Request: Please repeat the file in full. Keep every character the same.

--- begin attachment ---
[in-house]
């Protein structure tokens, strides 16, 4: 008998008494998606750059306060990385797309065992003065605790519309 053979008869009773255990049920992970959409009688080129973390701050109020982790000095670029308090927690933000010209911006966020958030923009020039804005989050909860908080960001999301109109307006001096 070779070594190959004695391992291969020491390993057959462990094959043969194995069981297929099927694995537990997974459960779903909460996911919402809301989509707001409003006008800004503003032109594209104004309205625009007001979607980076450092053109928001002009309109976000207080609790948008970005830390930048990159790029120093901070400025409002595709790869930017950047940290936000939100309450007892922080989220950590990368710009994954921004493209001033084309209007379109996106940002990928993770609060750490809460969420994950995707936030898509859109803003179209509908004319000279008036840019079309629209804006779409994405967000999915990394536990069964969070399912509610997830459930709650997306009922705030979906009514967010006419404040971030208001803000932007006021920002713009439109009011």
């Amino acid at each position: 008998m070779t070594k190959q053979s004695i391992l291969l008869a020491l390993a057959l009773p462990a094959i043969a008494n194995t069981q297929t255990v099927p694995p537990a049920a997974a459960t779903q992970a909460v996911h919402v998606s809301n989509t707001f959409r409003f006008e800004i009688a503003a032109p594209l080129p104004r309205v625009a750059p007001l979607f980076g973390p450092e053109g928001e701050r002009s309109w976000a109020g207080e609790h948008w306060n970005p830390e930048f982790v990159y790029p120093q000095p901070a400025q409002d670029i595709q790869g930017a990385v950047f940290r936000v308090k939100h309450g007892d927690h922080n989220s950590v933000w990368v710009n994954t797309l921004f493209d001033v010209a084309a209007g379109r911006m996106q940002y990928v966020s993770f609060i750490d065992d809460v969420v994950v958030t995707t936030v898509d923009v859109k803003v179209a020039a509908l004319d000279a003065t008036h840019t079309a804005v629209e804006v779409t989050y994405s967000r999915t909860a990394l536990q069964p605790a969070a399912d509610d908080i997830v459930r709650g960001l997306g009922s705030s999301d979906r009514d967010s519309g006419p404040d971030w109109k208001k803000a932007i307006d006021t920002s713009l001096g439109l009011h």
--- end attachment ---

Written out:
[in-house]
């Protein structure tokens, strides 16, 4: 008998008494998606750059306060990385797309065992003065605790519309 053979008869009773255990049920992970959409009688080129973390701050109020982790000095670029308090927690933000010209911006966020958030923009020039804005989050909860908080960001999301109109307006001096 070779070594190959004695391992291969020491390993057959462990094959043969194995069981297929099927694995537990997974459960779903909460996911919402809301989509707001409003006008800004503003032109594209104004309205625009007001979607980076450092053109928001002009309109976000207080609790948008970005830390930048990159790029120093901070400025409002595709790869930017950047940290936000939100309450007892922080989220950590990368710009994954921004493209001033084309209007379109996106940002990928993770609060750490809460969420994950995707936030898509859109803003179209509908004319000279008036840019079309629209804006779409994405967000999915990394536990069964969070399912509610997830459930709650997306009922705030979906009514967010006419404040971030208001803000932007006021920002713009439109009011």
């Amino acid at each position: 008998m070779t070594k190959q053979s004695i391992l291969l008869a020491l390993a057959l009773p462990a094959i043969a008494n194995t069981q297929t255990v099927p694995p537990a049920a997974a459960t779903q992970a909460v996911h919402v998606s809301n989509t707001f959409r409003f006008e800004i009688a503003a032109p594209l080129p104004r309205v625009a750059p007001l979607f980076g973390p450092e053109g928001e701050r002009s309109w976000a109020g207080e609790h948008w306060n970005p830390e930048f982790v990159y790029p120093q000095p901070a400025q409002d670029i595709q790869g930017a990385v950047f940290r936000v308090k939100h309450g007892d927690h922080n989220s950590v933000w990368v710009n994954t797309l921004f493209d001033v010209a084309a209007g379109r911006m996106q940002y990928v966020s993770f609060i750490d065992d809460v969420v994950v958030t995707t936030v898509d923009v859109k803003v179209a020039a509908l004319d000279a003065t008036h840019t079309a804005v629209e804006v779409t989050y994405s967000r999915t909860a990394l536990q069964p605790a969070a399912d509610d908080i997830v459930r709650g960001l997306g009922s705030s999301d979906r009514d967010s519309g006419p404040d971030w109109k208001k803000a932007i307006d006021t920002s713009l001096g439109l009011h």